Applied mathematics is the application of mathematical methods by different fields such as science, engineering, business, computer science, and industry. Thus, applied mathematics is a combination of mathematical science and specialized knowledge. The term "applied mathematics" also describes the professional specialty in which mathematicians work on practical problems by formulating and studying mathematical models. In the past, practical applications have motivated the development of mathematical theories, which then became the subject of study in pure mathematics where abstract concepts are studied for their own sake. The activity of applied mathematics is thus intimately connected with research in pure mathematics.
A computer is a device that can be instructed to carry out sequences of arithmetic or logical operations automatically via computer programming. Modern computers have the ability to follow generalized sets of operations, called programs. These programs enable computers to perform an extremely wide range of tasks.
Computer science is the study of the theory, experimentation, and engineering that form the basis for the design and use of computers. It is the scientific and practical approach to computation and its applications and the systematic study of the feasibility, structure, expression, and mechanization of the methodical procedures (or algorithms) that underlie the acquisition, representation, processing, storage, communication of, and access to, information. An alternate, more succinct definition of computer science is the study of automating algorithmic processes that scale. A computer scientist specializes in the theory of computation and the design of computational systems. See glossary of computer science.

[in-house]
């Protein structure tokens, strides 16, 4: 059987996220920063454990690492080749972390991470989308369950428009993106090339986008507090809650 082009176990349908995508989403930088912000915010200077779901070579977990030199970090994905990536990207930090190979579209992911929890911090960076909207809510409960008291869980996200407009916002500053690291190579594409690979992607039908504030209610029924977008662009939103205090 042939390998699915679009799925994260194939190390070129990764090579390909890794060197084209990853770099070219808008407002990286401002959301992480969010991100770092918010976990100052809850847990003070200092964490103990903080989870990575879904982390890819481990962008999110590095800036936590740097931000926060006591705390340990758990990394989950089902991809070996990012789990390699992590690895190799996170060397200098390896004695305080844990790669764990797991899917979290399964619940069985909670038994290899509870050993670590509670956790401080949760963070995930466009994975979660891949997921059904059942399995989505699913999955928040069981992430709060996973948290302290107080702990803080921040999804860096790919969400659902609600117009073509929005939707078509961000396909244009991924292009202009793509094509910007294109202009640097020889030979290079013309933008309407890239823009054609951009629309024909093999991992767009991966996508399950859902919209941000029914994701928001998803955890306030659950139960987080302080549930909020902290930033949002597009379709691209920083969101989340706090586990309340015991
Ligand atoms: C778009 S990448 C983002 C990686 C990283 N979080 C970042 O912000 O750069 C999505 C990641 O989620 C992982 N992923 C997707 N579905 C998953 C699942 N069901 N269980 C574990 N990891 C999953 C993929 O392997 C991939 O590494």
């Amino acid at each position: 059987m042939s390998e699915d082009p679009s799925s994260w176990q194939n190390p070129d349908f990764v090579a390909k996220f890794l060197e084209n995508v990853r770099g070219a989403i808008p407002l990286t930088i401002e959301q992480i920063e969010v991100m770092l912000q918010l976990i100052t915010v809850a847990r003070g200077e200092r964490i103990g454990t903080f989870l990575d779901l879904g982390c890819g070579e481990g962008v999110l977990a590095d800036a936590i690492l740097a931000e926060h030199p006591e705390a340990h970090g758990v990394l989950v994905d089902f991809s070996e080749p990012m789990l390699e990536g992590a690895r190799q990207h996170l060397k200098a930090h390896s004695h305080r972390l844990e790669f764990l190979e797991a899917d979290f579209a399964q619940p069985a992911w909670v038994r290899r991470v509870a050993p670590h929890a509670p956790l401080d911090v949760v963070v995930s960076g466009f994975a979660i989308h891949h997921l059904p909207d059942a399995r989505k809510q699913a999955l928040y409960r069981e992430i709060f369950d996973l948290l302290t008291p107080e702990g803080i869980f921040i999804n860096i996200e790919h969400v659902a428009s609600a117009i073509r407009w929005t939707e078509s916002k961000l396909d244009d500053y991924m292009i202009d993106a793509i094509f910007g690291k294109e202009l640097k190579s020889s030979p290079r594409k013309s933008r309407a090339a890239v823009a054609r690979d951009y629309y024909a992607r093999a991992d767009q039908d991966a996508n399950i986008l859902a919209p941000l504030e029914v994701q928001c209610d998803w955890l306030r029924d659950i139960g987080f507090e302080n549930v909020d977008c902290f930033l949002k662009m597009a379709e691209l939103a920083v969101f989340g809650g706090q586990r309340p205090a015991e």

Mathematics (from Greek μάθημα máthēma, "knowledge, study, learning") is the study of such topics as quantity, structure, space, and change. It has no generally accepted definition.
Science (from Latin scientia, meaning "knowledge") is a systematic enterprise that builds and organizes knowledge in the form of testable explanations and predictions about the universe.
Mathematical development in England was at a low ebb in the early decades of the nineteenth century, with Cambridge stagnating in the shadow of Newton, who had produced his mathematics nearly a century and a half earlier. This dead hand of tradition, which stifled much initiative and originality, was in sharp contrast to the situation in France.
D. Mary Cannell, "George Green Mathematician and Physicist 1793-1841: The background to his life and work" p. xxviii (second edition, 2001).
The science of mathematics presents the most brilliant example of how pure reason may successfully enlarge its domain without the aid of experience.
Immanuel Kant, Critique of Pure Reason (1781) Tr. Max Müller (1881) p. 610.
Science is the topography of ignorance.
Oliver Wendell Holmes, Sr., Medical Essays, 211. Quotes reported in Hoyt's New Cyclopedia Of Practical Quotations (1922), p. 691-92.